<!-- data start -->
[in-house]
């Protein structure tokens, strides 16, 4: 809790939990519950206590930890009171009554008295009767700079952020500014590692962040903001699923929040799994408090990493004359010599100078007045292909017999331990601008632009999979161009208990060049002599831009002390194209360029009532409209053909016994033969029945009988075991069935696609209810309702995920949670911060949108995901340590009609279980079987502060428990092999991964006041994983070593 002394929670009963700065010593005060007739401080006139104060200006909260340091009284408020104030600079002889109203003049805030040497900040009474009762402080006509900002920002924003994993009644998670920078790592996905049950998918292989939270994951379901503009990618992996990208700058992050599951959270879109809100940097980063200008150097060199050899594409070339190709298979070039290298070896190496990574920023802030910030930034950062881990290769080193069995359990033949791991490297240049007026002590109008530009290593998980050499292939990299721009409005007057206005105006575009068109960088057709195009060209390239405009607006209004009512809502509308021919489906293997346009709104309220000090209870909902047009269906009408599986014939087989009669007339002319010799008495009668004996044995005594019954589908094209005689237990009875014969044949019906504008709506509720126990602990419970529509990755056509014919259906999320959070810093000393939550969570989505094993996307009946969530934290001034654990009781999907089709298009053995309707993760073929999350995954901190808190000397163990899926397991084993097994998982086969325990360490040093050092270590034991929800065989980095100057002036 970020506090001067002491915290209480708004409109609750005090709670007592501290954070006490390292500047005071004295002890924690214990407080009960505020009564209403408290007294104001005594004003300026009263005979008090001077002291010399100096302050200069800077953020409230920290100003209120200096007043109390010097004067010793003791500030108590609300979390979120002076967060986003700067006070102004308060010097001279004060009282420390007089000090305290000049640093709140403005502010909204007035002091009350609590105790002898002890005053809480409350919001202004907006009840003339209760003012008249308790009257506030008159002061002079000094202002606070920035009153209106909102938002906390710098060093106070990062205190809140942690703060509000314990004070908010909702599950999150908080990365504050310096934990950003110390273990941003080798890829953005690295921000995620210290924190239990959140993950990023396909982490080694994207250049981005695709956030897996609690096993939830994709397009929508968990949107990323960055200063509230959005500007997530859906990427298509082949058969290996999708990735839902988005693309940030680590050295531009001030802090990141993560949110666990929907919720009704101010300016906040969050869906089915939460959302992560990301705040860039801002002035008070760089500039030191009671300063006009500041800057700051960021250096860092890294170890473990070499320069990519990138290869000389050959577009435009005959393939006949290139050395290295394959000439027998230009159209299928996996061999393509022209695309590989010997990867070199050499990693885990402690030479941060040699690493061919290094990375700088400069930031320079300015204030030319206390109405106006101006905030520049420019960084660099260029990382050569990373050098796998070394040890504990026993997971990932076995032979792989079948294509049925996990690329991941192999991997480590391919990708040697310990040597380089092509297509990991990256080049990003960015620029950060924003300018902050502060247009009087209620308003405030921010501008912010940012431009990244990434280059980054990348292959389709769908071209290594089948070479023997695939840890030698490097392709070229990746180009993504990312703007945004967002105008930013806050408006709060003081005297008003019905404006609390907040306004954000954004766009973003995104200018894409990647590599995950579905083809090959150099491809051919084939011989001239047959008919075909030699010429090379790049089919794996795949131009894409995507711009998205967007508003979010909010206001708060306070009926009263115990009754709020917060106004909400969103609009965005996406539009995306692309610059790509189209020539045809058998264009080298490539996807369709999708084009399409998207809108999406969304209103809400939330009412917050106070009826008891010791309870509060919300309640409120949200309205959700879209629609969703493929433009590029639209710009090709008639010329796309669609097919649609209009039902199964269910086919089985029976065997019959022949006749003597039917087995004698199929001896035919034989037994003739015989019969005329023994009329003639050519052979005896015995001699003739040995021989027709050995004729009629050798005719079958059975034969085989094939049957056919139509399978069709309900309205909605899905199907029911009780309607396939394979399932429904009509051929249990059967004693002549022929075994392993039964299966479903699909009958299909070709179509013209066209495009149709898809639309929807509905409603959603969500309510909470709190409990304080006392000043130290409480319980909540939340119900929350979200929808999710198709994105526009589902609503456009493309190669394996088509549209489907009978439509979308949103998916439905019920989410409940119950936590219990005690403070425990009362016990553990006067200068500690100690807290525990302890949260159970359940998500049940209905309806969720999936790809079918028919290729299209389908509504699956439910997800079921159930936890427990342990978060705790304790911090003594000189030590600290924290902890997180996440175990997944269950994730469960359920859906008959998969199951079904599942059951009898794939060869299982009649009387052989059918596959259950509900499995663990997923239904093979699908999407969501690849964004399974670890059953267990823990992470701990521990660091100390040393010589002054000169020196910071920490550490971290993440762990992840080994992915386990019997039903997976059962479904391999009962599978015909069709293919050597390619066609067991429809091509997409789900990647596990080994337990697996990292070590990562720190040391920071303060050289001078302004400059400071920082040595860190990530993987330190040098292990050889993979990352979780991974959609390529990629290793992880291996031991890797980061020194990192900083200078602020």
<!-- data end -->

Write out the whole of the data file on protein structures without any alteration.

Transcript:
[in-house]
């Protein structure tokens, strides 16, 4: 809790939990519950206590930890009171009554008295009767700079952020500014590692962040903001699923929040799994408090990493004359010599100078007045292909017999331990601008632009999979161009208990060049002599831009002390194209360029009532409209053909016994033969029945009988075991069935696609209810309702995920949670911060949108995901340590009609279980079987502060428990092999991964006041994983070593 002394929670009963700065010593005060007739401080006139104060200006909260340091009284408020104030600079002889109203003049805030040497900040009474009762402080006509900002920002924003994993009644998670920078790592996905049950998918292989939270994951379901503009990618992996990208700058992050599951959270879109809100940097980063200008150097060199050899594409070339190709298979070039290298070896190496990574920023802030910030930034950062881990290769080193069995359990033949791991490297240049007026002590109008530009290593998980050499292939990299721009409005007057206005105006575009068109960088057709195009060209390239405009607006209004009512809502509308021919489906293997346009709104309220000090209870909902047009269906009408599986014939087989009669007339002319010799008495009668004996044995005594019954589908094209005689237990009875014969044949019906504008709506509720126990602990419970529509990755056509014919259906999320959070810093000393939550969570989505094993996307009946969530934290001034654990009781999907089709298009053995309707993760073929999350995954901190808190000397163990899926397991084993097994998982086969325990360490040093050092270590034991929800065989980095100057002036 970020506090001067002491915290209480708004409109609750005090709670007592501290954070006490390292500047005071004295002890924690214990407080009960505020009564209403408290007294104001005594004003300026009263005979008090001077002291010399100096302050200069800077953020409230920290100003209120200096007043109390010097004067010793003791500030108590609300979390979120002076967060986003700067006070102004308060010097001279004060009282420390007089000090305290000049640093709140403005502010909204007035002091009350609590105790002898002890005053809480409350919001202004907006009840003339209760003012008249308790009257506030008159002061002079000094202002606070920035009153209106909102938002906390710098060093106070990062205190809140942690703060509000314990004070908010909702599950999150908080990365504050310096934990950003110390273990941003080798890829953005690295921000995620210290924190239990959140993950990023396909982490080694994207250049981005695709956030897996609690096993939830994709397009929508968990949107990323960055200063509230959005500007997530859906990427298509082949058969290996999708990735839902988005693309940030680590050295531009001030802090990141993560949110666990929907919720009704101010300016906040969050869906089915939460959302992560990301705040860039801002002035008070760089500039030191009671300063006009500041800057700051960021250096860092890294170890473990070499320069990519990138290869000389050959577009435009005959393939006949290139050395290295394959000439027998230009159209299928996996061999393509022209695309590989010997990867070199050499990693885990402690030479941060040699690493061919290094990375700088400069930031320079300015204030030319206390109405106006101006905030520049420019960084660099260029990382050569990373050098796998070394040890504990026993997971990932076995032979792989079948294509049925996990690329991941192999991997480590391919990708040697310990040597380089092509297509990991990256080049990003960015620029950060924003300018902050502060247009009087209620308003405030921010501008912010940012431009990244990434280059980054990348292959389709769908071209290594089948070479023997695939840890030698490097392709070229990746180009993504990312703007945004967002105008930013806050408006709060003081005297008003019905404006609390907040306004954000954004766009973003995104200018894409990647590599995950579905083809090959150099491809051919084939011989001239047959008919075909030699010429090379790049089919794996795949131009894409995507711009998205967007508003979010909010206001708060306070009926009263115990009754709020917060106004909400969103609009965005996406539009995306692309610059790509189209020539045809058998264009080298490539996807369709999708084009399409998207809108999406969304209103809400939330009412917050106070009826008891010791309870509060919300309640409120949200309205959700879209629609969703493929433009590029639209710009090709008639010329796309669609097919649609209009039902199964269910086919089985029976065997019959022949006749003597039917087995004698199929001896035919034989037994003739015989019969005329023994009329003639050519052979005896015995001699003739040995021989027709050995004729009629050798005719079958059975034969085989094939049957056919139509399978069709309900309205909605899905199907029911009780309607396939394979399932429904009509051929249990059967004693002549022929075994392993039964299966479903699909009958299909070709179509013209066209495009149709898809639309929807509905409603959603969500309510909470709190409990304080006392000043130290409480319980909540939340119900929350979200929808999710198709994105526009589902609503456009493309190669394996088509549209489907009978439509979308949103998916439905019920989410409940119950936590219990005690403070425990009362016990553990006067200068500690100690807290525990302890949260159970359940998500049940209905309806969720999936790809079918028919290729299209389908509504699956439910997800079921159930936890427990342990978060705790304790911090003594000189030590600290924290902890997180996440175990997944269950994730469960359920859906008959998969199951079904599942059951009898794939060869299982009649009387052989059918596959259950509900499995663990997923239904093979699908999407969501690849964004399974670890059953267990823990992470701990521990660091100390040393010589002054000169020196910071920490550490971290993440762990992840080994992915386990019997039903997976059962479904391999009962599978015909069709293919050597390619066609067991429809091509997409789900990647596990080994337990697996990292070590990562720190040391920071303060050289001078302004400059400071920082040595860190990530993987330190040098292990050889993979990352979780991974959609390529990629290793992880291996031991890797980061020194990192900083200078602020």